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The toiler. (Cleveland, Ohio) 1919-1922, October 23, 1920, Image 12

Image and text provided by Ohio Historical Society, Columbus, OH

Persistent link: http://chroniclingamerica.loc.gov/lccn/sn88078683/1920-10-23/ed-1/seq-12/

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SATURDAY, OCT. 23rd, 1920
A Story That Does Not Rhyme
By H. N. Garner.
In a capitalist daily paper I read these head
Many Men Recruited From Rubber Plants To
Take Places of Strikers.
Then the articles goes on to say that one
hundred and twenty-five men, recruited from the
factories of Akron and other points in Ohio have
arrived in West Virginia to be used as strike
breakers. It is thought (the article states) the
moners will use every effort to keep the strike
breakers out; but the authorities are taking no
chances and increased numbers of troops have been
placed about the railroad station and other danger
Strikers Live In Tents.
The article states that 107 men, women and
-children are housed in tents, and preparations are
being made to put floors of boards in the tents
to be prepared to carry the strike into the winter.
Food is being cooked on stoves made of rocks and
mud. None of the children wear more than one
garment. Men and women are shabby, food is
socarce and of poor quality
High up on the bluffs (The article continues)
across the river are the W. S. Leckie collieries,
working under normal capacity because of the
labor shortage. Around the mines are empty
houses, comportable dwellings. The company stores
are stocked with food and clothing, and awaiting
the strikers are jobs which, according to mine
operators, would pay each man an average of three
hundred dollars per month. In the face of this the
miners refuse to go to work and they freely give
their reason. It is a desire to affiliate with bro
ther coal miners throughout the country.
Now you have read the tosses' story, the
story that does not rhyme. What do you think of
Let's look it over again. The big rubber
plants in Akron laid off thousands of workers ill
an effort to reduce wages. The workers cannot
live on the wage.; they could get by going back.
They are probably hungry ; most all workers would
be if out of work for a few weeks. 125 men are
going to the coal fields of West Virginia. I doubt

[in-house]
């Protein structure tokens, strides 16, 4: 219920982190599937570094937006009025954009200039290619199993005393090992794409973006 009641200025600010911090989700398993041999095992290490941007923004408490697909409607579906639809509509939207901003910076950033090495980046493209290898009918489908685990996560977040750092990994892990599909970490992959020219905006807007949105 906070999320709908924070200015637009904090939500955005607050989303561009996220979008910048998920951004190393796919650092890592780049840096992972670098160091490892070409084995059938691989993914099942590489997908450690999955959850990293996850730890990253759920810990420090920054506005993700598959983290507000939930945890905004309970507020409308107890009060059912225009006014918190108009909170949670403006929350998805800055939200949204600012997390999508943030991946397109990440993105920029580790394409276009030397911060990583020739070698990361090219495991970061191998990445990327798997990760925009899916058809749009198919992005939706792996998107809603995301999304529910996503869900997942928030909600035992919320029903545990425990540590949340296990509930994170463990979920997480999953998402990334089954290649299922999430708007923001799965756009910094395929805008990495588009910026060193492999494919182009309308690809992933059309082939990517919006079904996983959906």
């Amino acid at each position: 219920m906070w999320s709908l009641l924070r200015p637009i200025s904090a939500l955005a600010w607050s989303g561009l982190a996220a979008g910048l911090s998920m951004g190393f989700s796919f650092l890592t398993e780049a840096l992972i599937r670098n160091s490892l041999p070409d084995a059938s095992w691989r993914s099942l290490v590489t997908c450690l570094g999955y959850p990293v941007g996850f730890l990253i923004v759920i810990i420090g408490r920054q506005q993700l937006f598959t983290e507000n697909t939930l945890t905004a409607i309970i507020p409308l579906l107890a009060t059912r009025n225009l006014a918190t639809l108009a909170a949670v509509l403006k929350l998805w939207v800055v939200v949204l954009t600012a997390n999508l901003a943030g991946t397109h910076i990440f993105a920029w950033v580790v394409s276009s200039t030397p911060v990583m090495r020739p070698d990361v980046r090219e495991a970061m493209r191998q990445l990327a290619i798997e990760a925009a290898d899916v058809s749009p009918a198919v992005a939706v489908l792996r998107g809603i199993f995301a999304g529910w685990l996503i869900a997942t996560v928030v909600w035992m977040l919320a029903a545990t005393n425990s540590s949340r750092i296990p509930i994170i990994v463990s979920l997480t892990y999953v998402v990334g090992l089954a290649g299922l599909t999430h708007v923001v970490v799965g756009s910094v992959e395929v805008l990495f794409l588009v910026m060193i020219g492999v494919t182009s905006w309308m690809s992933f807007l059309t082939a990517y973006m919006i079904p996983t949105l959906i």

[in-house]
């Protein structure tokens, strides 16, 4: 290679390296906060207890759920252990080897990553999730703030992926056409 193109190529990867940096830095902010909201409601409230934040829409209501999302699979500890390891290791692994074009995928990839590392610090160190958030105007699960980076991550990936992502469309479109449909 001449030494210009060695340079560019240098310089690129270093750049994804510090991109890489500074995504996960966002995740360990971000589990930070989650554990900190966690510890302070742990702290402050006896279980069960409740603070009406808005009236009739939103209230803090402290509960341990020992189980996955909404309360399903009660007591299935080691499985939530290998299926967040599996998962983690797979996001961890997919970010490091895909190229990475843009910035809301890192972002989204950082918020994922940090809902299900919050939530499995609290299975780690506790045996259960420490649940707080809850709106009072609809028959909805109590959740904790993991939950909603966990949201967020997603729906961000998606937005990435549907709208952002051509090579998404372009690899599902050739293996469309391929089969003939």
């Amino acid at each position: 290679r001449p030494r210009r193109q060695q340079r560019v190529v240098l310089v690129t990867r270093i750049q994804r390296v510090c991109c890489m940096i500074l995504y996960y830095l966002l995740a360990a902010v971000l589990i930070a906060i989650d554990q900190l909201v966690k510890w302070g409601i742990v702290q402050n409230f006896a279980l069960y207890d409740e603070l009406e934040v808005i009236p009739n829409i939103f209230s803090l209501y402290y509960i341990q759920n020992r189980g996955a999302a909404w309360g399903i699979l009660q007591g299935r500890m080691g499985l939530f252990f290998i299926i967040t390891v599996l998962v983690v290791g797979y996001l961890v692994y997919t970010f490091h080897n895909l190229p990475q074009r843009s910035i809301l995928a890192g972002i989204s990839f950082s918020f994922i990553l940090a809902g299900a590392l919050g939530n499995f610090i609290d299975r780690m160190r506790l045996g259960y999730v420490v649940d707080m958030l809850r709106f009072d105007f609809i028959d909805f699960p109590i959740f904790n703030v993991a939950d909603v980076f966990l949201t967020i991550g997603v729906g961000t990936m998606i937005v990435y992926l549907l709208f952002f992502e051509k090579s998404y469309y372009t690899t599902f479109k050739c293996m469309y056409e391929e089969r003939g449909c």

if they know they are to be used as strike-breakers;
but it's a safe bet, once they arrive in the
strike zone, there will be no escape for them ex
cept at the risk of their lives.
Troops To Protect Scabs
Miners will use every effort to keep strike
breakers away. And why not? Increased troops
have been placed around the station and other
points. Troops are soldiers used to protect strike
breakers. Oh, yes! the same soldiers who enlisted
to protect "the flag of freedom" now used to pro
tect those who scab on the workers who are
striking for freedom and justice.
One hundred men, women and children are
now housed in tents and preparing to live, or
rather stay in tents up into the winter. Think of
littb children staying in tents, wearing only one
garment in cold winter weather. Good jobs await
ing these men which would pay three hundred
dollars a month what a joke! How many of you
were ever in a coal mining district? I have been,
not in the district dealt with in this article, but
elsewhere, and conditions and wages are pretty
much the same, except where miners are organ
ized strong enough to force better conditions.
How The Miners Live.
Taking the year around the miner makes
what could hardly be called an existence, much
less a living. Moreover here is another place
where the story does not rhyme. Think this over:
If the miner makes 300 dollars a month we all
know his children would have more than one
garment to wear. He hasn't been on strike so long
that his children would have worn out all their
clothes. He would have some household goods,
stoves at least. What do you think, good com
fortable company houses how many of you
have ever seen a company house in a mining
camp? If you never saw one, then just imag
ine a farmer's cow shed after it gets to leaking
so badly that he does not keep the cow in it
any longer, and you have a pretty good picture of
a company house. They stand on legs on a hill-

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